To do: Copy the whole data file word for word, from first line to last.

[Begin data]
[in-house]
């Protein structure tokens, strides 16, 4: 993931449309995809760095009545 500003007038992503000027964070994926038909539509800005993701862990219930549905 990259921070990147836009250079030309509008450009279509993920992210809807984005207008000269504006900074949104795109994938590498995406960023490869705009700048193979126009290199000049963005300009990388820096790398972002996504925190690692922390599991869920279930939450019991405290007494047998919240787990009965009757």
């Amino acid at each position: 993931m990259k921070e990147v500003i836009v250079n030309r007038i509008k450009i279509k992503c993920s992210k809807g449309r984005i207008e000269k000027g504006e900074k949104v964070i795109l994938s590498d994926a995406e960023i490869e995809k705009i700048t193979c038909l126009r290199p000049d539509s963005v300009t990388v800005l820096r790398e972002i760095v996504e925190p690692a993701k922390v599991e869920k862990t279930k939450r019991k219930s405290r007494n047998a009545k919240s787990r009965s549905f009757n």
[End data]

[in-house]
């Protein structure tokens, strides 16, 4: 993931449309995809760095009545 500003007038992503000027964070994926038909539509800005993701862990219930549905 990259921070990147836009250079030309509008450009279509993920992210809807984005207008000269504006900074949104795109994938590498995406960023490869705009700048193979126009290199000049963005300009990388820096790398972002996504925190690692922390599991869920279930939450019991405290007494047998919240787990009965009757």
């Amino acid at each position: 993931m990259k921070e990147v500003i836009v250079n030309r007038i509008k450009i279509k992503c993920s992210k809807g449309r984005i207008e000269k000027g504006e900074k949104v964070i795109l994938s590498d994926a995406e960023i490869e995809k705009i700048t193979c038909l126009r290199p000049d539509s963005v300009t990388v800005l820096r790398e972002i760095v996504e925190p690692a993701k922390v599991e869920k862990t279930k939450r019991k219930s405290r007494n047998a009545k919240s787990r009965s549905f009757n």